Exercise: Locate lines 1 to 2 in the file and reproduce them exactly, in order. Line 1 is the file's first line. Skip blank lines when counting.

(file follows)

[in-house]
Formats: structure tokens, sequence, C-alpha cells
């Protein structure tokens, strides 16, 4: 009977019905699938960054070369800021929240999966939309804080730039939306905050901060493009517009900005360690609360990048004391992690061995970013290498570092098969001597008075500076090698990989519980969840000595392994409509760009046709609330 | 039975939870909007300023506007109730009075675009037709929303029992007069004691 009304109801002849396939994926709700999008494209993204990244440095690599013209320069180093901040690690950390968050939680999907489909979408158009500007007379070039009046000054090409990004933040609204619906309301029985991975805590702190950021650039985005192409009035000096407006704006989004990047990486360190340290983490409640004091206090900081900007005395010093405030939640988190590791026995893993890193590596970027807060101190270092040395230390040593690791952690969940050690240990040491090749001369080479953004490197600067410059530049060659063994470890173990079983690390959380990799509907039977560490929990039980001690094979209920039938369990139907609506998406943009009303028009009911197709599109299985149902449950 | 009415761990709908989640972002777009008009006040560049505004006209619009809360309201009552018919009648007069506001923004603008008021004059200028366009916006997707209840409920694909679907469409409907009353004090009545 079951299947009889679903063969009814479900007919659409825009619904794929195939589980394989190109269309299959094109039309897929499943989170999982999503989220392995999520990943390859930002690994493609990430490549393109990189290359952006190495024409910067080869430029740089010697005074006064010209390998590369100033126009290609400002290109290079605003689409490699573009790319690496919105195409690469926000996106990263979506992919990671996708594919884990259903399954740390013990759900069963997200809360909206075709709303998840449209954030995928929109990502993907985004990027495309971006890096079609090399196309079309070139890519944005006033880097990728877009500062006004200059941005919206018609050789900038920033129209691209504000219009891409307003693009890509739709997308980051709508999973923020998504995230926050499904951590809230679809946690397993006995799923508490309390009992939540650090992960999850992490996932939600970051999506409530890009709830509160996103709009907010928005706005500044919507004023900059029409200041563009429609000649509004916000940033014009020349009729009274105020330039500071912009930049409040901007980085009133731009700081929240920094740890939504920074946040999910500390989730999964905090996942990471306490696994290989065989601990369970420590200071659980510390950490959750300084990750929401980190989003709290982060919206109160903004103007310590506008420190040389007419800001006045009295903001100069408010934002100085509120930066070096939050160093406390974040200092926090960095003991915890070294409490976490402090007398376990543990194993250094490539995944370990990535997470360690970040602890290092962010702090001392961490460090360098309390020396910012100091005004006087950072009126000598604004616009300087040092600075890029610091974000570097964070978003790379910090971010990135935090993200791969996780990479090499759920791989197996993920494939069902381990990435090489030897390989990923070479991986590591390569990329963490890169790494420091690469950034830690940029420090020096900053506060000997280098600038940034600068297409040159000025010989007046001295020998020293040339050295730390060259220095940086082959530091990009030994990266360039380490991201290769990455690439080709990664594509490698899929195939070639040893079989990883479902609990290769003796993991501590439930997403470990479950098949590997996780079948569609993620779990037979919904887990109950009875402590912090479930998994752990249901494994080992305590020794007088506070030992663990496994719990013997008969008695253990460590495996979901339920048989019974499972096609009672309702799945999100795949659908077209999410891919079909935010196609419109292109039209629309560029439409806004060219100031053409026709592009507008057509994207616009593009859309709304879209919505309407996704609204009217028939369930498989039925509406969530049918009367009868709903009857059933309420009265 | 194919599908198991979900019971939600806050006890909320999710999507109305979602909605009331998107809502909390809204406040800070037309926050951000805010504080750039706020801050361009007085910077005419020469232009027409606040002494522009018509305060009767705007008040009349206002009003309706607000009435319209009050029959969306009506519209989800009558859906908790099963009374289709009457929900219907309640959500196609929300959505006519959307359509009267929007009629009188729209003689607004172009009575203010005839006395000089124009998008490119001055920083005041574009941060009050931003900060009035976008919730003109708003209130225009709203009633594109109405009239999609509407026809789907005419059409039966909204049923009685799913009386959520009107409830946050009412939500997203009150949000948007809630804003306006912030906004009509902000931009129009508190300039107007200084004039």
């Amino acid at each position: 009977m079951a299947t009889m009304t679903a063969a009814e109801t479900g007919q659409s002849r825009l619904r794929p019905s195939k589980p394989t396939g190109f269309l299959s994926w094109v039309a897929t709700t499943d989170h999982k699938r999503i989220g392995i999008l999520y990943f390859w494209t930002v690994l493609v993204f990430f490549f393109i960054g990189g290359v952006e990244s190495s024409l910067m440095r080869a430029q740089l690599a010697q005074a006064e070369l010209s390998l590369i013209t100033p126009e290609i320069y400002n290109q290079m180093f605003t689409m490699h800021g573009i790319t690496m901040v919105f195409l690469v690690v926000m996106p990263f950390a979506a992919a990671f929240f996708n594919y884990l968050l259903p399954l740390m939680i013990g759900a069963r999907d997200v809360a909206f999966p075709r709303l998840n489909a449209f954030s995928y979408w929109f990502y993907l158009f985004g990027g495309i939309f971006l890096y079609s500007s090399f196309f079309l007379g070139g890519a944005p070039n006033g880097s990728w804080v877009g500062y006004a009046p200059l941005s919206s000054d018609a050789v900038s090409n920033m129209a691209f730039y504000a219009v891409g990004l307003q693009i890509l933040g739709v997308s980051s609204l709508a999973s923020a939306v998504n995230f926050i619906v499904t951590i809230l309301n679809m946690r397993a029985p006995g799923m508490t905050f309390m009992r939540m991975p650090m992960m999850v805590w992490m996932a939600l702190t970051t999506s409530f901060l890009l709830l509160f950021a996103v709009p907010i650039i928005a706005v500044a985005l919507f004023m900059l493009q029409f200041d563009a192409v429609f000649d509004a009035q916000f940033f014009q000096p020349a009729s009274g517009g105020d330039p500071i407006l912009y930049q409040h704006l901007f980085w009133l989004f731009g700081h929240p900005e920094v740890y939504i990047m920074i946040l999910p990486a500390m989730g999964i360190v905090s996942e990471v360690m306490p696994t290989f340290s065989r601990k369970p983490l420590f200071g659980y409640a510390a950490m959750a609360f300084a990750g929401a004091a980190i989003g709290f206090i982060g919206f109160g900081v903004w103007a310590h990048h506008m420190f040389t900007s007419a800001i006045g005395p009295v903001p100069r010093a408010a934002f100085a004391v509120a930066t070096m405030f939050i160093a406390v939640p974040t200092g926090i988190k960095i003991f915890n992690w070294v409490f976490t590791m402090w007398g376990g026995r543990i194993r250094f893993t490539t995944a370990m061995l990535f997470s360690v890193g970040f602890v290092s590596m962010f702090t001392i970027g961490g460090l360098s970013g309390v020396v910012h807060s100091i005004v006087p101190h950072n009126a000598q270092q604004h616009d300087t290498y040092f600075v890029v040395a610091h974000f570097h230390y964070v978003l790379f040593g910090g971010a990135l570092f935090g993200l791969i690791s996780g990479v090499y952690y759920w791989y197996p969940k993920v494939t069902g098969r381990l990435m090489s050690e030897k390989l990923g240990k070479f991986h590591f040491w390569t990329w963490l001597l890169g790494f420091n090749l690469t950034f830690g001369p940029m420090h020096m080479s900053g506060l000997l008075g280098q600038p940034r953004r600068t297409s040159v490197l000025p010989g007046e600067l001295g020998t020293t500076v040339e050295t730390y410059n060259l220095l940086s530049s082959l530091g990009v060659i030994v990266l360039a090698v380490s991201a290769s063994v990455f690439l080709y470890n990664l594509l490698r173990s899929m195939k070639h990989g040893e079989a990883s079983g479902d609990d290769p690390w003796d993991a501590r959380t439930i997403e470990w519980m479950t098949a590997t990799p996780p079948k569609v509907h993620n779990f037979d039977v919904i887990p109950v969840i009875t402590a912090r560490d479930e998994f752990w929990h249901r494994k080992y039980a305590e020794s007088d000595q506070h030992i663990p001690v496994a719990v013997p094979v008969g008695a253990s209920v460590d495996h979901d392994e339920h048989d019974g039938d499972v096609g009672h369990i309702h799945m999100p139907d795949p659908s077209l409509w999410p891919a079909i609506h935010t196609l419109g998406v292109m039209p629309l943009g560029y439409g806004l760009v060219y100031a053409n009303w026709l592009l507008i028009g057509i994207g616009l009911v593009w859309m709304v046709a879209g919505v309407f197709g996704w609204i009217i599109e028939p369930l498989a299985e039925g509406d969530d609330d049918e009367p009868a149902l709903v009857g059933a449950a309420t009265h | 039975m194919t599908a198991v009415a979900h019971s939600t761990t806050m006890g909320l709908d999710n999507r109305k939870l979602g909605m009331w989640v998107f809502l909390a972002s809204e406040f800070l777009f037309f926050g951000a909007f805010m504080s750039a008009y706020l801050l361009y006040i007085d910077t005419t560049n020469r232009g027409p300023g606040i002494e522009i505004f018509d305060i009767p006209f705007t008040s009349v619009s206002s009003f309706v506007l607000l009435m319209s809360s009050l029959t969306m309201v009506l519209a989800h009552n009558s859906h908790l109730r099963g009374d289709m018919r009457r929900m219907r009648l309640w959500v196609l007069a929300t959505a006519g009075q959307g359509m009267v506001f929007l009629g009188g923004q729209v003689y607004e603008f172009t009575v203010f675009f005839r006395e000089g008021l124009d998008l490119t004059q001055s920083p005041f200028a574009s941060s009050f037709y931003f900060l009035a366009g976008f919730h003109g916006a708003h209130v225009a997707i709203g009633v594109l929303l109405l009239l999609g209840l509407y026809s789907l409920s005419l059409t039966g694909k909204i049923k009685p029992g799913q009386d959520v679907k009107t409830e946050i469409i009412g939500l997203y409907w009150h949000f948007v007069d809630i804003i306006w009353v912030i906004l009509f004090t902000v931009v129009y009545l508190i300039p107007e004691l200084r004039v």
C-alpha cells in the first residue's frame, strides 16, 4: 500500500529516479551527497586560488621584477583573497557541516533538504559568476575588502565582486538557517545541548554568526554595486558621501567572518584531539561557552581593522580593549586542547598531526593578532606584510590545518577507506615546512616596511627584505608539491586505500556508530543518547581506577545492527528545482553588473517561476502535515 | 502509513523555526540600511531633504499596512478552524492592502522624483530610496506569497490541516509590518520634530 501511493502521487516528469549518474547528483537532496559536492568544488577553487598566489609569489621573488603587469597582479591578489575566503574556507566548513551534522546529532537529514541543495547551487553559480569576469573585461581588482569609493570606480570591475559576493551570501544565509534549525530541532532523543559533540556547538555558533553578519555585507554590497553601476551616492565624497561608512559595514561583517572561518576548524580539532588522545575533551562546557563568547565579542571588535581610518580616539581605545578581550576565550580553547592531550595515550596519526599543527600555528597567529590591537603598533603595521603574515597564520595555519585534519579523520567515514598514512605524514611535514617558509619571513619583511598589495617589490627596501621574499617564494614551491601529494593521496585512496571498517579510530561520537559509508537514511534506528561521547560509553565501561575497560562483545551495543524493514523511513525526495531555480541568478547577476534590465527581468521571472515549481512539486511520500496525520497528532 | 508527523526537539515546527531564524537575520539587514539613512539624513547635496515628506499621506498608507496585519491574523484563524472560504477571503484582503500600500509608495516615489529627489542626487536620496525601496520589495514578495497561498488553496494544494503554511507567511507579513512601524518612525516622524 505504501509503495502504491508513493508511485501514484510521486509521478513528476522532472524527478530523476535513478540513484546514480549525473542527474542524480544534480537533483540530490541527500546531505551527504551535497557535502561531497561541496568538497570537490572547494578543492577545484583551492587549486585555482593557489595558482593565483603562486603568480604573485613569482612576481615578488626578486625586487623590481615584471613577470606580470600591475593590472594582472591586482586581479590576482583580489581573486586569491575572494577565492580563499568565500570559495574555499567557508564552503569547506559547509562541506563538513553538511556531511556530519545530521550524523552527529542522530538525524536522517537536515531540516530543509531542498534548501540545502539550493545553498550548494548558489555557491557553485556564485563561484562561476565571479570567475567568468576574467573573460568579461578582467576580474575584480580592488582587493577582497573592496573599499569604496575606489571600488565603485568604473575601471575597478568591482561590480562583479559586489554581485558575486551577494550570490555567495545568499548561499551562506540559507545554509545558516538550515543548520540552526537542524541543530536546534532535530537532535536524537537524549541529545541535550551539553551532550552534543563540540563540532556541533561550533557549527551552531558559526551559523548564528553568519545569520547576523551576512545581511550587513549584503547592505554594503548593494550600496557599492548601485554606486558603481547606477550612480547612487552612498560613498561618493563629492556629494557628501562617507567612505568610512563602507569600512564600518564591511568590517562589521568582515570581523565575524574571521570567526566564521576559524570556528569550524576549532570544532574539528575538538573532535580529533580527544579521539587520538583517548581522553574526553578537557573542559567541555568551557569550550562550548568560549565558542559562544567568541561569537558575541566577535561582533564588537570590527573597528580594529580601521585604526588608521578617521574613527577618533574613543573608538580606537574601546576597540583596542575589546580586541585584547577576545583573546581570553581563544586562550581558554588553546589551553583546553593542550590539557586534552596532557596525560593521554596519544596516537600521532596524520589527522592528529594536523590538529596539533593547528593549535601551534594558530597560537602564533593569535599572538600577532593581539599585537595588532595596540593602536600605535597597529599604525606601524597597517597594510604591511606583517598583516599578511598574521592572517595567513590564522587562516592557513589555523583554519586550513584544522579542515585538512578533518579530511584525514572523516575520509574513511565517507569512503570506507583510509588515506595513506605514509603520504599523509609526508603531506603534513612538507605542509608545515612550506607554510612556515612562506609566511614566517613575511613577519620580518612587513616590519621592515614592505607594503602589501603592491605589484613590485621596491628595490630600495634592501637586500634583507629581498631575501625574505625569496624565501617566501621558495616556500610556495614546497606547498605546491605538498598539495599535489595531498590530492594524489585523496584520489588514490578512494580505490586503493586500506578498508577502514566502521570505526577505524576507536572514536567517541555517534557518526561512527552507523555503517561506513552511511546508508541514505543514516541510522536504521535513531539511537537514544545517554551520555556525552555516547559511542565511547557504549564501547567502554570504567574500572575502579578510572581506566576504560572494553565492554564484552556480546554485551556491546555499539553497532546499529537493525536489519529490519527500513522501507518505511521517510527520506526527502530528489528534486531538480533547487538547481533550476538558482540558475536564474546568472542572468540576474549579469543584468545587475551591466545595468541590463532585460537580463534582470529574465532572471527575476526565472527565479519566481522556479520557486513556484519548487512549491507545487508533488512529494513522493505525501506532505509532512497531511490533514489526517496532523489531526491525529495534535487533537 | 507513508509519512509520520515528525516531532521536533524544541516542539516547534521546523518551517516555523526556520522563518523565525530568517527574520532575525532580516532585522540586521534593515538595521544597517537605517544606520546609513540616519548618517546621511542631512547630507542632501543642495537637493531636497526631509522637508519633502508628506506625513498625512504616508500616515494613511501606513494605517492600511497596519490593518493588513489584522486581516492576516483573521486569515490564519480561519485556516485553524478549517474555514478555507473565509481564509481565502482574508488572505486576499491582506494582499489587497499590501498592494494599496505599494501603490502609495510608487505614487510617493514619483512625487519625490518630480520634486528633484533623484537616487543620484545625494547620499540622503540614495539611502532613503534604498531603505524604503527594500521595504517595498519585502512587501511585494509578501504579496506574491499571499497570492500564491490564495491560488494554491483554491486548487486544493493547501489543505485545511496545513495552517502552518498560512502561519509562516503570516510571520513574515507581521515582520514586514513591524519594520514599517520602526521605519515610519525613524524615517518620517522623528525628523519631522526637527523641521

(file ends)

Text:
[in-house]
Formats: structure tokens, sequence, C-alpha cells